There has and will never be a band that sounds quite like Morphine. This Boston experimental jazz rock/alternative group was fronted by ace singer and bassist Mark Sandman. Prior to this concert, the band had released four critically acclaimed albums and were well loved on college radio stations across the US. Sadly on July 3rd, 1999, Sandman collapsed on stage and was soon pronounced dead due to a heart attack. The band disbanded afterwards, but the remaining members continue to play in various other projects.

The Sex Pistols - Winterland Ballroom, San Francisco, CA - 1/14/78
"Ever get the feeling you've been cheated? Good Night." These were the famous last words spoken by lead singer Johnny Rotten before slamming his mic to the ground and walking offstage at The Winterland Ballroom. Suffering from the flu, and tired of his manager, bandmates, and in the direction they were heading, the group disbanded. Rotten would go on to form the experimental band - Public Image Ltd.. Later in 2006, the band reunited for shows. The entire show was filmed and can be seen below:

The Replacements - Grant Park, Chicago, IL - 7/4/91
From what I've read, the band had no plans to break up until they walked onstage, in front of one of the largest audiences of their career. By 1991, half of the members from the original lineup were no longer in the band. This performance started strong, but as with many Replacements shows, things quickly got sloppy towards the end. Westerberg began hinting that this would be their last gig. During the last few numbers, each member of the band started handing their instruments over to their road crew to play. The show was broadcast on WXRT radio and has been widely bootlegged with the title It Ain't Over Til the Fat Roadie Plays. Listen to it below:

The Beatles - Candlestick Park, San Francisco, CA - 8/29/66
Tired of not being able to hear themselves play over the wail of screaming fans, the Beatles decided not to tour anymore after this show. The eleven song set was short and sweet. John Lennon was the main catalyst for the decision, which led to much more time to experiment in the studio and record classics like Revolver, Sgt Pepper, and Abbey Road. Hear the show below:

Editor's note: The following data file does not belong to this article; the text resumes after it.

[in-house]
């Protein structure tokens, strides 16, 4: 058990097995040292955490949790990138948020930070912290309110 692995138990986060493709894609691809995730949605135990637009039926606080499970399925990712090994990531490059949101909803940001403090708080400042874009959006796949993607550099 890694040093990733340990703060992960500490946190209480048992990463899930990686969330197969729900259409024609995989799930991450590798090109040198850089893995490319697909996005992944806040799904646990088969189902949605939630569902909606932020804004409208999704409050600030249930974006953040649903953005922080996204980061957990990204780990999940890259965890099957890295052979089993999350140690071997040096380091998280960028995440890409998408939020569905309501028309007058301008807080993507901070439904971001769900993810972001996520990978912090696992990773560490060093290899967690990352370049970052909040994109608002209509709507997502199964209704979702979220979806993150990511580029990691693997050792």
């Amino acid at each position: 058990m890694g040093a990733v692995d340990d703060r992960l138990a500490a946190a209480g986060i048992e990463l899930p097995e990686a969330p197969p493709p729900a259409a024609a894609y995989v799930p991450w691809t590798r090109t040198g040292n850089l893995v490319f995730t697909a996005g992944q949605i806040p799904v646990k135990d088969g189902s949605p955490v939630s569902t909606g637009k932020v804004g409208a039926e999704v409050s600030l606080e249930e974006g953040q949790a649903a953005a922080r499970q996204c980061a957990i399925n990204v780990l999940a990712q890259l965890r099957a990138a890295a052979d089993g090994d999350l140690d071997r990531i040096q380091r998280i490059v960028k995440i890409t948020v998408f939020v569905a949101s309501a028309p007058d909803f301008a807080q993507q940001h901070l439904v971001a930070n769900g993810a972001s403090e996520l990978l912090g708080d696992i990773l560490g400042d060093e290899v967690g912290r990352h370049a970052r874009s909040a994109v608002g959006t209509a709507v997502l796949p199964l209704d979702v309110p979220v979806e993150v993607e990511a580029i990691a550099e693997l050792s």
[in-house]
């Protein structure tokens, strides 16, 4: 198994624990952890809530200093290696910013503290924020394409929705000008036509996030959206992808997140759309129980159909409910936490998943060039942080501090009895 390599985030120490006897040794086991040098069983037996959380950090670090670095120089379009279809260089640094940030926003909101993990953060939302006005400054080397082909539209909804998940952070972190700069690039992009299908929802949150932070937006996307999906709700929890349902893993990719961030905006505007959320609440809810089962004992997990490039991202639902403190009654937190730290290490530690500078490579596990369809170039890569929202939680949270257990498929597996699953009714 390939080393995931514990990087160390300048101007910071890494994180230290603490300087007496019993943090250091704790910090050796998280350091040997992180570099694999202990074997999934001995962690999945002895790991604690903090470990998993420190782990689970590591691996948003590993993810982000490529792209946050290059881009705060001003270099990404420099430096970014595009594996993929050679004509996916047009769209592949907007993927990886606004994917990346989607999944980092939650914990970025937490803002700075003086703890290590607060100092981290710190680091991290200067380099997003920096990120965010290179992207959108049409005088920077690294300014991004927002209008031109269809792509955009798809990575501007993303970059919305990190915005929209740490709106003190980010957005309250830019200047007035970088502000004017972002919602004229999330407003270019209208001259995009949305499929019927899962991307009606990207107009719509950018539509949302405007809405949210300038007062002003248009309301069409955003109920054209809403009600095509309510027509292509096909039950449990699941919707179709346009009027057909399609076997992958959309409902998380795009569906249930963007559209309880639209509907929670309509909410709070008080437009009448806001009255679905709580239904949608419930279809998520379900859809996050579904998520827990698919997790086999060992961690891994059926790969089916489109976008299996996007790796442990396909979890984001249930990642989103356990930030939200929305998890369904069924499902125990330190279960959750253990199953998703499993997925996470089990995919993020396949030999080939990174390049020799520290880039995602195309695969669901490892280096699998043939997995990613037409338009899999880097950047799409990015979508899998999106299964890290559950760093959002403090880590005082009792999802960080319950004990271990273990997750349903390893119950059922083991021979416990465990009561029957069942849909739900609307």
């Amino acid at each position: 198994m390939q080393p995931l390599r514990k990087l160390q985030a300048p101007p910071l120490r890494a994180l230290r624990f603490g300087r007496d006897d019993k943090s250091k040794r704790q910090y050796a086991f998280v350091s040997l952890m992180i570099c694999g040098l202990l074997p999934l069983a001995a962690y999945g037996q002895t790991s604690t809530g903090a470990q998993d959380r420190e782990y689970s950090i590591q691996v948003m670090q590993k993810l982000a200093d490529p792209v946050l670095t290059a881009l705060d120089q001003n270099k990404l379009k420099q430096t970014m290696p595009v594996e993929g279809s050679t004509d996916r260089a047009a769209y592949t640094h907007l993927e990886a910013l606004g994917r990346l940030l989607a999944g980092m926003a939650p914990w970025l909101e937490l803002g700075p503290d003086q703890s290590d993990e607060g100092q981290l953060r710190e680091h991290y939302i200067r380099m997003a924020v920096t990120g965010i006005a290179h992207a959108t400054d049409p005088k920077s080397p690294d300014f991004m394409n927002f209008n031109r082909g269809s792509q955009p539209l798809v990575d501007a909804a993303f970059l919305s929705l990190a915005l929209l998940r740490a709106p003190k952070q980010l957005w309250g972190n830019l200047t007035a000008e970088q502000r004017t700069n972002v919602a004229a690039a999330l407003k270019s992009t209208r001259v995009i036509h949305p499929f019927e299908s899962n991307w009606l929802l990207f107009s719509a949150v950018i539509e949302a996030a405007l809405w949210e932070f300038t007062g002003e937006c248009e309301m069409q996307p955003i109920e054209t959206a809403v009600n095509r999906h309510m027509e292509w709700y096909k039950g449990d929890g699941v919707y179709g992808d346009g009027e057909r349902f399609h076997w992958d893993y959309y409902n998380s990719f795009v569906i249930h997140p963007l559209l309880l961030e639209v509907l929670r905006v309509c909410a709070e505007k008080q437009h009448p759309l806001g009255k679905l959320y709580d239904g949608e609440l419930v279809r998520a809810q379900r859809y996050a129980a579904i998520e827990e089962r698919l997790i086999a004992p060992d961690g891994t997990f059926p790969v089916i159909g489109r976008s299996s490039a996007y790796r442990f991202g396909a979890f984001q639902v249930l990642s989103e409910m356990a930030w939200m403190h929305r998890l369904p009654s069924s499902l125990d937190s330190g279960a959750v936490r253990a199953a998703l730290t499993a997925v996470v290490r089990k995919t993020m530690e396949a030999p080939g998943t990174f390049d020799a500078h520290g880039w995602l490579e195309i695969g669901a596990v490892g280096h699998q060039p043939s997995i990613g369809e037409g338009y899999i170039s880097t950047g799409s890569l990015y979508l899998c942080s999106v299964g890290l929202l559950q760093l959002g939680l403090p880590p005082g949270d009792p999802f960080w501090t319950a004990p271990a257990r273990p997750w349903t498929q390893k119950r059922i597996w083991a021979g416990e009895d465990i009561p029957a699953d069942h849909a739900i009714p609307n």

Guided By Voices - The Metro, Chicago 12/31/04 
The "final" show from these prolific indie rock titans featured a 63 song set, an audience and band that had been obliterated from drinking tons of beer, and guest appearances from just about everyone who had ever played in the band. The band reformed in 2010, and released 3 new albums in 2012 alone. This complete concert was released on a DVD called The Electrifying Conclusion.

David Bowie - Hammersmith Odeon, London, UK - 7/3/73 
After touring for over a year behind Ziggy Stardust and Alladin Sane, David Bowie announced it would be his last show ever in London. Highly theatrical, mind bending, and very ahead of its' time, the performance was filmed and released as the concert film - Ziggy Stardust and the Spiders from Mars. Despite his announcement, Bowie would be back the following year with a very different, and equally stunning live show on the Diamond Dogs tour.

Thursday, February 14, 2013

Veronica Falls - Waiting for Something to Happen (2013)